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Extension > Garden > Yard and Garden > Trees and Shrubs > Arrowwood Viburnum (Viburnum dentatum)

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Arrowwood Viburnum (Viburnum dentatum)

Kathy Zuzek and Karyn Vidmar

Plant description

Mature height: 5 to 12'
Mature width: 4 to 12'
Growth rate: Medium
Plant form: Multi-stemmed, dense, rounded, suckering
Deciduous or evergreen: Deciduous
Native range: Maine south to Florida, west to Iowa and Texas
Native to Minnesota: No

USA map of native range of Arrowwood viburunm

The native range of Arrowwood viburnum in North America. From USDA, NRCS Plants Database. Click to enlarge.

Culture

Light: Sun to partial shade
Soil texture: Sandy loams to clay soils
Soil pH: Prefers a pH of 6.6-7.5; tolerates higher soil pH
Soil moisture: Average to wet soils and well-drained to poorly-drained soils
Hardiness zone: 3 to 8
Pests and stresses: None serious. Visit What's wrong with my shrub? – Viburnum for a list of the most common viburnum pests in Minnesota.
Other: Salt tolerant, rarely damaged by deer

Arrowwood viburnum in the landscape

Arrowwood viburnum is a durable and easy-to-grow plant throughout most of Minnesota because of its hardiness and its adaptability across a wide range of soil textures, moisture levels, and soil pH. Its dense plant form makes this species well-suited for use in barriers, borders, hedges, or for screening. Other uses in the landscape include foundation plantings, massing, naturalizing, and as a specimen plant in autumn landscapes. Arrowwood viburnum can increase in width due to suckering and its large size may restrict its use in some landscapes. Cultivar additions such as Blue Muffin™ (8' x 7') and Raspberry Tart™ (5' x 5') with smaller plant size and slower growth rates are welcome additions to this species. The fruit of this species is attractive to birds and other wildlife.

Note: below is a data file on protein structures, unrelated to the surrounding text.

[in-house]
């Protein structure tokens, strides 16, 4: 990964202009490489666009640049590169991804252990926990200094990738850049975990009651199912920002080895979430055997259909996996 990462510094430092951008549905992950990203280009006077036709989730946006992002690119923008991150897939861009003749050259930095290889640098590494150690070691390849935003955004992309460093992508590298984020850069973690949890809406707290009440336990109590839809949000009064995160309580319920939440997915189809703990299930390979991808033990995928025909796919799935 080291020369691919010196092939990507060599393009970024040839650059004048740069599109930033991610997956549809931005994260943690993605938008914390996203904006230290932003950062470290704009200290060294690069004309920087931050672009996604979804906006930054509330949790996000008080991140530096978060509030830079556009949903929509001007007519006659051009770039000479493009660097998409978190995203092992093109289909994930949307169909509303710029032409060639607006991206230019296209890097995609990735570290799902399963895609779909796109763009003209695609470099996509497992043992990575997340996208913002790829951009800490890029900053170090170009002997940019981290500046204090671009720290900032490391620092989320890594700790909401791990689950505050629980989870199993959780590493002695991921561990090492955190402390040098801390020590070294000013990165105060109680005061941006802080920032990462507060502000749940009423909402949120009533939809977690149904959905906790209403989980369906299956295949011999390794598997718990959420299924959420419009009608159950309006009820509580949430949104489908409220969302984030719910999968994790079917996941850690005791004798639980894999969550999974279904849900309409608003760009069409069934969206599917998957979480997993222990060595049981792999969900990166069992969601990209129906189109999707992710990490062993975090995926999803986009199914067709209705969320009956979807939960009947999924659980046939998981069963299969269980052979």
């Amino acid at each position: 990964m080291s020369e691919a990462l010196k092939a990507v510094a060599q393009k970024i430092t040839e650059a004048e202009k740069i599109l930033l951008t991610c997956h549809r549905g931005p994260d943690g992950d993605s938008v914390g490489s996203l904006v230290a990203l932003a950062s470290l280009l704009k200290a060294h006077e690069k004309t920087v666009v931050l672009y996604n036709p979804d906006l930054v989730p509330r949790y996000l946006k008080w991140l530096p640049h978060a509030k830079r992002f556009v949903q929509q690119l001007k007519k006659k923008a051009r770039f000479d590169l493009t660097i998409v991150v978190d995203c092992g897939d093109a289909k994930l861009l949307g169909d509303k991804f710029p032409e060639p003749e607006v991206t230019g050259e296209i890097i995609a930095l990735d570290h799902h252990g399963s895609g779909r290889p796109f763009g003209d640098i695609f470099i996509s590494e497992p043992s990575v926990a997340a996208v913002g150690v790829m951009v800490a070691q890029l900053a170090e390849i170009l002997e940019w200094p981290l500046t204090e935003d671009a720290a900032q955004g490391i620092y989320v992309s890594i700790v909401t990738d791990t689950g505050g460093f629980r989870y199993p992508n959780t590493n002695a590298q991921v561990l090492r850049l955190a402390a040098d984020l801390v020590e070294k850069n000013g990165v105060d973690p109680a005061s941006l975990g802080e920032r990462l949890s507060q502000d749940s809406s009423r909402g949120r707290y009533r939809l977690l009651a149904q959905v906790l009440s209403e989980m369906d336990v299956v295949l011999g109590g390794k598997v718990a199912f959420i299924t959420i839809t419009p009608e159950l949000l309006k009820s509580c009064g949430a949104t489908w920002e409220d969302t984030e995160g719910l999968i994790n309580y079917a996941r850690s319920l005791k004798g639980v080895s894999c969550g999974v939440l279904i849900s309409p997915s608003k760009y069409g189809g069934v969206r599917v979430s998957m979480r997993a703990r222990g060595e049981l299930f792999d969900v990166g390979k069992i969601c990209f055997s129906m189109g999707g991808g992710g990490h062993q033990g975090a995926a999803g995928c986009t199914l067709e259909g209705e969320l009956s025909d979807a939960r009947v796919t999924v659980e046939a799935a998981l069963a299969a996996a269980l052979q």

Arrowwood viburnum provides two seasons of interest: spring and fall. In spring, the dark green, dense, toothed foliage provides a backdrop to the 2-4" flat-topped clusters of small white flowers from May through early June. Flower fragrance is often noted as mildly unappealing and may impact where gardeners choose to site this species in a landscape. One cultivar, Red Feather®, provides spring interest with new foliage that emerges red-purple before turning green. Autumn is the main season of interest for this species because of the colorful combination of blue to bluish black berries and fall foliage in tones of yellow, red, and purple.

Cultivars have been selected for spring foliage color, healthy glossy summer foliage, brilliant fall color, fruit density or color, and compact plant habit.

Some cultivars grown in Minnesota:

Large bush with white flowers

Kathy Zuzek, UMN Extension

Rounded dense mature plant form of 'Perle Bleu' arrowwood

close up of leaves with jagged edges

Julie Weisenhorn, UMN Extension

Green summer foliage of Northern Burgundy® arrowwood

close up of tiny white flowers in a group

Kathy Zuzek, UMN Extension

Spring flowers of 'Perle Bleu' arrowwood

bright red leaves

Kathy Zuzek, UMN Extension

Fall color of Northern Burgundy® arrowwood

small, purple-blue berries in clusters amongst leaves

Kathy Zuzek, UMN Extension

Ornamental autumn fruit of Chicago Lustre® arrowwood

Cultivar selected for:
Cultivar Spring foliage color Glossy healthy summer foliage Fall color Showy fruit Compact plant habit
Autumn Jazz®   X X  
Blue Muffin®     X X
Chicago Lustre®   X   X  
Northern Burgundy®     X X  
Raspberry Tart®   X X X X
Red Feather® X   X X  
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